Graphite is much more than the substance found in a lead pencil. It is a mineral that is an electrical conductor and has a wide variety of uses, ranging from being a lubricant to becoming part of a brake lining to being an integral part of the steelmaking process.
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Back in the 1500s, there was a large deposit of graphite found near Cumbria, England. The villagers used this graphite to make markings on their sheep, and this was the only graphite deposit found in its solid form. At the time, chemistry was still a fledgling science, and the people who came in contact with the graphite thought that it was a form of lead--which is why the centre of a pencil is called "lead."
Graphite is one of the most unique substances in that it is an excellent conductor of both heat and electricity, and yet it is not a metal. One of the most common uses of graphite is in dry batteries, where it is used in making carbon rods.
Known as a solid lubricant, graphite needs the water vapour in the air to become slippery. However, it is corrosive when it comes into contact with aluminium.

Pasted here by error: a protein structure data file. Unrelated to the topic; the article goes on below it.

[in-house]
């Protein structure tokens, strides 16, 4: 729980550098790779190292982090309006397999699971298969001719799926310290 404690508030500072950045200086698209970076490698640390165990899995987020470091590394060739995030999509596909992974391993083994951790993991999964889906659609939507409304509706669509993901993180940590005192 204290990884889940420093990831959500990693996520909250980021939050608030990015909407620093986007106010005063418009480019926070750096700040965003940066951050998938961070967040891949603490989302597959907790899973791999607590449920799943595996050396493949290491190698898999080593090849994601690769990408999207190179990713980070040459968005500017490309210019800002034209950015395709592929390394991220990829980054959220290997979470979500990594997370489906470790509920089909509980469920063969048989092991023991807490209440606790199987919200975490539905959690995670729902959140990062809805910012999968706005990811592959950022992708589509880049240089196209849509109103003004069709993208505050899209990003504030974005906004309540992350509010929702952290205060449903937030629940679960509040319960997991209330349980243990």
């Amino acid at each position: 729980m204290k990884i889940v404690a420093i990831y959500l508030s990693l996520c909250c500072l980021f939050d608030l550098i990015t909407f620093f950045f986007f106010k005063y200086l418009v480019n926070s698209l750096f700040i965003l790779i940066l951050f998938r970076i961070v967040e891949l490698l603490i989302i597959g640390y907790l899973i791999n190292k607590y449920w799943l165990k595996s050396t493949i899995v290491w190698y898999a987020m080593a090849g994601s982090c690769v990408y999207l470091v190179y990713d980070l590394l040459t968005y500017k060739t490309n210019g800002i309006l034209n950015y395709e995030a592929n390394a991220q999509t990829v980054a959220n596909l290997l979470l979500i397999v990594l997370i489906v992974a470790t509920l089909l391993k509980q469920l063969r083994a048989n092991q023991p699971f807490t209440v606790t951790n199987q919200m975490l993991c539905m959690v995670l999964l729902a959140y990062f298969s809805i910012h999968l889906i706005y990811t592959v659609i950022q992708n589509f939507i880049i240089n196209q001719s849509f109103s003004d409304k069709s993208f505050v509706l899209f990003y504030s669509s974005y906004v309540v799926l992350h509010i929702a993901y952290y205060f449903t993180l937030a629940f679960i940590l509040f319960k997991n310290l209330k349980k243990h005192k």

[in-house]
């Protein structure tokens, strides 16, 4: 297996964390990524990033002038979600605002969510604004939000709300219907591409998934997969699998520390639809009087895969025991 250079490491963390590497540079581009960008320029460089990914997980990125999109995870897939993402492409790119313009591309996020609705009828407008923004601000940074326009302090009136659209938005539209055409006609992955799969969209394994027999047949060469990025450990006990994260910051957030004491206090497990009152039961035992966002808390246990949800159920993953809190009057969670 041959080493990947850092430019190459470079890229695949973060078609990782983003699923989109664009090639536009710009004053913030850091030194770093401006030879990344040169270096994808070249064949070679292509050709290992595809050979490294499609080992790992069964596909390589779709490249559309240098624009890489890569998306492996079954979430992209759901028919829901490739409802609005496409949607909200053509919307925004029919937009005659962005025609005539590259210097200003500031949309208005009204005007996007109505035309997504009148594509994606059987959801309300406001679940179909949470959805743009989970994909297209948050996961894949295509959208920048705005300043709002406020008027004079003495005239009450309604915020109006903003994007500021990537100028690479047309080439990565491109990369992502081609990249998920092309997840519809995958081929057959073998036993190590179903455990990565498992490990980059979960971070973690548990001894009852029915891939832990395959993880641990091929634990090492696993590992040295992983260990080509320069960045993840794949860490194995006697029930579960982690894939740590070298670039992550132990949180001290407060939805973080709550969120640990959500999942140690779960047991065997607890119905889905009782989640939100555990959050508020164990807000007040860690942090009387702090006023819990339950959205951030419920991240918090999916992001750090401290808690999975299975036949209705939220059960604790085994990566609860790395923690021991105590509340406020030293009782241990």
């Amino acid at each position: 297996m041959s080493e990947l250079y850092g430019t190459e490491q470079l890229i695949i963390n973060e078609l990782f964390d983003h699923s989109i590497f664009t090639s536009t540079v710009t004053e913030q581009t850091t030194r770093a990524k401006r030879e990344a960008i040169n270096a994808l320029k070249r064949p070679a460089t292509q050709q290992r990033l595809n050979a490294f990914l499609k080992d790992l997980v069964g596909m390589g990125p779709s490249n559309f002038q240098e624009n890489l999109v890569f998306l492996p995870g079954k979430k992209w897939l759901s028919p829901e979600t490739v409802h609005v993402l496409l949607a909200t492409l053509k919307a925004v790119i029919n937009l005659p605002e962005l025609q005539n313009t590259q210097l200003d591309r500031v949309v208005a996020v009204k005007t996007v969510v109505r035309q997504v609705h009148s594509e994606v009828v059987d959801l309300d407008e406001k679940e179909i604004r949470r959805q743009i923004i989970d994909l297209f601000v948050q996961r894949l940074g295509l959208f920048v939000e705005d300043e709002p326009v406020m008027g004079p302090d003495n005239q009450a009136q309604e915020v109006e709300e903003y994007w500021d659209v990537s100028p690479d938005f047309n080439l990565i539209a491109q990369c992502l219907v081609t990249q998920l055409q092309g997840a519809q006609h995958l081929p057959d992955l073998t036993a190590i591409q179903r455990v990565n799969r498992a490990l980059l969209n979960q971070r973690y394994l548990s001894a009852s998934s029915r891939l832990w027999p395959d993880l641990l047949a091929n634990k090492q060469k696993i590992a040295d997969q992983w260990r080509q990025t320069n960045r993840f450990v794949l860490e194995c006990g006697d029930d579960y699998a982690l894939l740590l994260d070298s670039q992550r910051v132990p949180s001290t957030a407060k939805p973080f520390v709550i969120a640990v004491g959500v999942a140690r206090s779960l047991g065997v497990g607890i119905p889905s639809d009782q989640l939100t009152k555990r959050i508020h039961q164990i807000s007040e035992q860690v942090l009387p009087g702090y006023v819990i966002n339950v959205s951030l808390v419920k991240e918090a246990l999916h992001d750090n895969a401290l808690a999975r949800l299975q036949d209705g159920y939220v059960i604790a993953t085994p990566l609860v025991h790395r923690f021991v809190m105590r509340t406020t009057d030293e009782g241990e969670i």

While some of the markets for graphite have trailed off in the United States, graphite usage in China has exploded. It is used in the manufacture of brake linings, and since China's automotive industry remains in high demand, so is their need for graphite.
The Future of Graphite
Because of its unique properties, graphite shows a bright future where it will be used in such things as the manufacturing of moulds as well as being an integral component of parts for machinery. When used within pipes, it helps to slow down or eliminate chemical erosion.
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